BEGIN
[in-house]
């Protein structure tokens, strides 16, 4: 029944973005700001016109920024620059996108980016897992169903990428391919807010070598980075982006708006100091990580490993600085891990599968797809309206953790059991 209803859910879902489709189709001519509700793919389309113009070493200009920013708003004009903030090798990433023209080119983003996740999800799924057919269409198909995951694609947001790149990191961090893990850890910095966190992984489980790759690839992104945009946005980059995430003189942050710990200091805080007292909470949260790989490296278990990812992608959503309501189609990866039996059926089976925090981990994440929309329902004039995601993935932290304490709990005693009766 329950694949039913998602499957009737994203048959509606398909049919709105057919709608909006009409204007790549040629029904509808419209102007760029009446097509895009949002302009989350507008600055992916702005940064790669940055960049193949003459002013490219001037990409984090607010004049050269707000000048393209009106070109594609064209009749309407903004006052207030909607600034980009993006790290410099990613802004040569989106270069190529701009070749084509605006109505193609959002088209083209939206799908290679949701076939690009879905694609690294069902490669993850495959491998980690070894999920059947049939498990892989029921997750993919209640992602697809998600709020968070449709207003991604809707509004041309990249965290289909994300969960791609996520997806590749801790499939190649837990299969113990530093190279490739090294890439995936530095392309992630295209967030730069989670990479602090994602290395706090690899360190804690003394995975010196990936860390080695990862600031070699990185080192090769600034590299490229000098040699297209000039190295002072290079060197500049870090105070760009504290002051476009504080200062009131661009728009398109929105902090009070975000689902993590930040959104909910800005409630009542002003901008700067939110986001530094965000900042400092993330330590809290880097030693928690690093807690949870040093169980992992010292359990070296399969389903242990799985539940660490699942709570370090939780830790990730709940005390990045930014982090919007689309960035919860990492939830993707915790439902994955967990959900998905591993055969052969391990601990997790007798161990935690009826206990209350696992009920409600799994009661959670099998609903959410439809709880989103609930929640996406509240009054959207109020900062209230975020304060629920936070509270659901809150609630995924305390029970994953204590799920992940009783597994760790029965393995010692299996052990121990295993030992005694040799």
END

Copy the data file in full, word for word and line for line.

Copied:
[in-house]
């Protein structure tokens, strides 16, 4: 029944973005700001016109920024620059996108980016897992169903990428391919807010070598980075982006708006100091990580490993600085891990599968797809309206953790059991 209803859910879902489709189709001519509700793919389309113009070493200009920013708003004009903030090798990433023209080119983003996740999800799924057919269409198909995951694609947001790149990191961090893990850890910095966190992984489980790759690839992104945009946005980059995430003189942050710990200091805080007292909470949260790989490296278990990812992608959503309501189609990866039996059926089976925090981990994440929309329902004039995601993935932290304490709990005693009766 329950694949039913998602499957009737994203048959509606398909049919709105057919709608909006009409204007790549040629029904509808419209102007760029009446097509895009949002302009989350507008600055992916702005940064790669940055960049193949003459002013490219001037990409984090607010004049050269707000000048393209009106070109594609064209009749309407903004006052207030909607600034980009993006790290410099990613802004040569989106270069190529701009070749084509605006109505193609959002088209083209939206799908290679949701076939690009879905694609690294069902490669993850495959491998980690070894999920059947049939498990892989029921997750993919209640992602697809998600709020968070449709207003991604809707509004041309990249965290289909994300969960791609996520997806590749801790499939190649837990299969113990530093190279490739090294890439995936530095392309992630295209967030730069989670990479602090994602290395706090690899360190804690003394995975010196990936860390080695990862600031070699990185080192090769600034590299490229000098040699297209000039190295002072290079060197500049870090105070760009504290002051476009504080200062009131661009728009398109929105902090009070975000689902993590930040959104909910800005409630009542002003901008700067939110986001530094965000900042400092993330330590809290880097030693928690690093807690949870040093169980992992010292359990070296399969389903242990799985539940660490699942709570370090939780830790990730709940005390990045930014982090919007689309960035919860990492939830993707915790439902994955967990959900998905591993055969052969391990601990997790007798161990935690009826206990209350696992009920409600799994009661959670099998609903959410439809709880989103609930929640996406509240009054959207109020900062209230975020304060629920936070509270659901809150609630995924305390029970994953204590799920992940009783597994760790029965393995010692299996052990121990295993030992005694040799």